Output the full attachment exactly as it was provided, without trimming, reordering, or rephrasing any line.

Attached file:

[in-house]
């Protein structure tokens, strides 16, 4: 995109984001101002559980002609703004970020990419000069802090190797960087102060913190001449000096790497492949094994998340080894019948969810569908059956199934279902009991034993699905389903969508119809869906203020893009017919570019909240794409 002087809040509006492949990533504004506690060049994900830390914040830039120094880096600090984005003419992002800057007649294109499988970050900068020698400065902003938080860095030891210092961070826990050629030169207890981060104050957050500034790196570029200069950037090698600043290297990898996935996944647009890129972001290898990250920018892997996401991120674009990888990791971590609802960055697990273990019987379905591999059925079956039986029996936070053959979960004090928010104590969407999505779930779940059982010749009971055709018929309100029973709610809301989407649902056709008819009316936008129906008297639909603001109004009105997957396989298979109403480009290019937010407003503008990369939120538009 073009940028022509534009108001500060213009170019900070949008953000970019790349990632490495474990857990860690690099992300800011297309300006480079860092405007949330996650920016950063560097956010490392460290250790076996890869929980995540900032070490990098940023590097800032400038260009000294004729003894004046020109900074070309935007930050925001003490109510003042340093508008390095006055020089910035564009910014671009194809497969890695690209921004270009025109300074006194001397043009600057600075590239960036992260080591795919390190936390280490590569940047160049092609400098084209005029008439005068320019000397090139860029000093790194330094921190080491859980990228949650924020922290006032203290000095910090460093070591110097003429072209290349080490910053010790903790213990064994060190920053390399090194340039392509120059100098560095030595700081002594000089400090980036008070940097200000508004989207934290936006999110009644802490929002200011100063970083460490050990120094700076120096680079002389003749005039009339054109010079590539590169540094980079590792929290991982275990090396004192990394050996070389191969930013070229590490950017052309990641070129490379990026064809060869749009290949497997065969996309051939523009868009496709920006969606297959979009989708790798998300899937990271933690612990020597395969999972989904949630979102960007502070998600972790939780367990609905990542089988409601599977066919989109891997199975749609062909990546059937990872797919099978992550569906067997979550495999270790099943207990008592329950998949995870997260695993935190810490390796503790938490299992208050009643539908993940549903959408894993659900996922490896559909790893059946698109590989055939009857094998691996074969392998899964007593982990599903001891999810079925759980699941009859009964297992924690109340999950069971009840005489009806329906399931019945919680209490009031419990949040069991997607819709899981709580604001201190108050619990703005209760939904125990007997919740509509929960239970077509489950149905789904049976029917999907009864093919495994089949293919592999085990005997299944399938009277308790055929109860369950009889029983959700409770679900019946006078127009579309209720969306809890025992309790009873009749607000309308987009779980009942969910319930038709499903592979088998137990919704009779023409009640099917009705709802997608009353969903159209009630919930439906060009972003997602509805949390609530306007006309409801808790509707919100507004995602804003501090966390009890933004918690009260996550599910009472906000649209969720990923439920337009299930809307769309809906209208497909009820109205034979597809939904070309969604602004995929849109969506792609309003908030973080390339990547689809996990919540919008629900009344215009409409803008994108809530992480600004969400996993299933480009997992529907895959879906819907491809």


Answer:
[in-house]
């Protein structure tokens, strides 16, 4: 995109984001101002559980002609703004970020990419000069802090190797960087102060913190001449000096790497492949094994998340080894019948969810569908059956199934279902009991034993699905389903969508119809869906203020893009017919570019909240794409 002087809040509006492949990533504004506690060049994900830390914040830039120094880096600090984005003419992002800057007649294109499988970050900068020698400065902003938080860095030891210092961070826990050629030169207890981060104050957050500034790196570029200069950037090698600043290297990898996935996944647009890129972001290898990250920018892997996401991120674009990888990791971590609802960055697990273990019987379905591999059925079956039986029996936070053959979960004090928010104590969407999505779930779940059982010749009971055709018929309100029973709610809301989407649902056709008819009316936008129906008297639909603001109004009105997957396989298979109403480009290019937010407003503008990369939120538009 073009940028022509534009108001500060213009170019900070949008953000970019790349990632490495474990857990860690690099992300800011297309300006480079860092405007949330996650920016950063560097956010490392460290250790076996890869929980995540900032070490990098940023590097800032400038260009000294004729003894004046020109900074070309935007930050925001003490109510003042340093508008390095006055020089910035564009910014671009194809497969890695690209921004270009025109300074006194001397043009600057600075590239960036992260080591795919390190936390280490590569940047160049092609400098084209005029008439005068320019000397090139860029000093790194330094921190080491859980990228949650924020922290006032203290000095910090460093070591110097003429072209290349080490910053010790903790213990064994060190920053390399090194340039392509120059100098560095030595700081002594000089400090980036008070940097200000508004989207934290936006999110009644802490929002200011100063970083460490050990120094700076120096680079002389003749005039009339054109010079590539590169540094980079590792929290991982275990090396004192990394050996070389191969930013070229590490950017052309990641070129490379990026064809060869749009290949497997065969996309051939523009868009496709920006969606297959979009989708790798998300899937990271933690612990020597395969999972989904949630979102960007502070998600972790939780367990609905990542089988409601599977066919989109891997199975749609062909990546059937990872797919099978992550569906067997979550495999270790099943207990008592329950998949995870997260695993935190810490390796503790938490299992208050009643539908993940549903959408894993659900996922490896559909790893059946698109590989055939009857094998691996074969392998899964007593982990599903001891999810079925759980699941009859009964297992924690109340999950069971009840005489009806329906399931019945919680209490009031419990949040069991997607819709899981709580604001201190108050619990703005209760939904125990007997919740509509929960239970077509489950149905789904049976029917999907009864093919495994089949293919592999085990005997299944399938009277308790055929109860369950009889029983959700409770679900019946006078127009579309209720969306809890025992309790009873009749607000309308987009779980009942969910319930038709499903592979088998137990919704009779023409009640099917009705709802997608009353969903159209009630919930439906060009972003997602509805949390609530306007006309409801808790509707919100507004995602804003501090966390009890933004918690009260996550599910009472906000649209969720990923439920337009299930809307769309809906209208497909009820109205034979597809939904070309969604602004995929849109969506792609309003908030973080390339990547689809996990919540919008629900009344215009409409803008994108809530992480600004969400996993299933480009997992529907895959879906819907491809």